Assaults of young male victims up 78% after Covid restrictions eased

Fraud offences continue to rise sharply as murder rate falls, latest CSO data shows

Assaults involving young men increased by almost 80 per cent in the first quarter of this year, compared with the same period in 2021 when Covid-19 restrictions were in effect.

The start of this year also saw fraud offences continuing to rise sharply, a pattern which began during the pandemic.

In its latest crime statistics release, the Central Statistics Office (CSO) said there had been a 45 per cent increase in assaults and related offences in quarter one of this year, compared with quarter one of 2021 (from 2,162 to 3,154).

Male victims aged 18-19 accounted for the largest increase in this category, rising from 516 to 919 (78 per cent).

Assaults involving male victims aged 45-59 increased by 52 per cent and those involving women aged 60 and over rose by 50 per cent.

Fraud offences rose by 11 per cent in first quarter. But if the entire 12-month period to March 2022 is taken into account, it rose by 88 per cent compared with the previous 12 months. The CSO said this had been driven largely by “by unauthorised transactions and attempts to obtain personal or banking information online or by phone”.

Most other crime categories saw an increase in the year ending March 2022, including sexual offences (13 per cent) and kidnapping and related offences (38 per cent).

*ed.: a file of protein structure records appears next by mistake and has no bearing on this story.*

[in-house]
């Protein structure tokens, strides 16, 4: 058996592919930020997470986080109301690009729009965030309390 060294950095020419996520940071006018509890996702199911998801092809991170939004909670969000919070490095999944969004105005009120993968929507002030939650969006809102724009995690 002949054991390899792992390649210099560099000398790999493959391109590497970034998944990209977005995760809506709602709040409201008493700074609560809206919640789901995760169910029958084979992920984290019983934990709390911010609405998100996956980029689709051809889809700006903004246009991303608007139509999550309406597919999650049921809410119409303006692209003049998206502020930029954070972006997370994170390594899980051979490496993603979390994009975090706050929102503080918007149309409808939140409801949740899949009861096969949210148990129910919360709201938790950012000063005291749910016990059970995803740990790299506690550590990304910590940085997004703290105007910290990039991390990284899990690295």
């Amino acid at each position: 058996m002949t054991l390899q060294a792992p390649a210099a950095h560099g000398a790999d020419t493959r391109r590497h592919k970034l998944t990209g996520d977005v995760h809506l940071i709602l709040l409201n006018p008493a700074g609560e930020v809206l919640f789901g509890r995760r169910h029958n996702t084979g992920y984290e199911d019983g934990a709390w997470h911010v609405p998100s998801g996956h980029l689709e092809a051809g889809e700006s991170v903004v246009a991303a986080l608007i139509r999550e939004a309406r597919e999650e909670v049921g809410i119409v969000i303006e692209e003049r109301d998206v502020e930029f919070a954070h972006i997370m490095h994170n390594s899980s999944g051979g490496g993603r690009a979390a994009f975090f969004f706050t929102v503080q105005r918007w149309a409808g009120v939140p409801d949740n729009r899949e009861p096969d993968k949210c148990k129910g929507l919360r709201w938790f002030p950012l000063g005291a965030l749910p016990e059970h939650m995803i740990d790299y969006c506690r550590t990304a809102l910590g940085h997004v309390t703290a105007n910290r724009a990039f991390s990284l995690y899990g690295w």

One of the few exceptions was homicide offences, which fell by 38 per cent, drug offences (down 26 per cent) and weapons offences (down 15 per cent).

“The figures for 2020 and 2021 for some crime categories are likely to have been influenced by the public health restrictions imposed as a result of Covid-19,” the CSO said in a statement.

Offences related to breaches of Covid-19 offences dropped to just 85 in the first three months of 2022, down from 311 during the previous three months. The majority of Covid-19 restrictions were lifted by the Government in February of this year.

The CSO also examined the impact of the improper or premature cancellation of 999 calls by gardaí which is being examined by the Policing Authority.

It said this practice may have resulted in offences not being entered into the Pulse system and therefore not being included in crime statistics.

Gardaí have carried out a preliminary investigation into the cancellation of calls relating only to serious crimes, including domestic violence, sexual assault and missing people, and found that 143 incidents which were not record on Pulse.

These records have since been created. The CSO said in volume terms they had a “very small effect” on crime statistics during the 21 months in question.

Conor Gallagher

Conor Gallagher

Conor Gallagher is Crime Correspondent of The Irish Times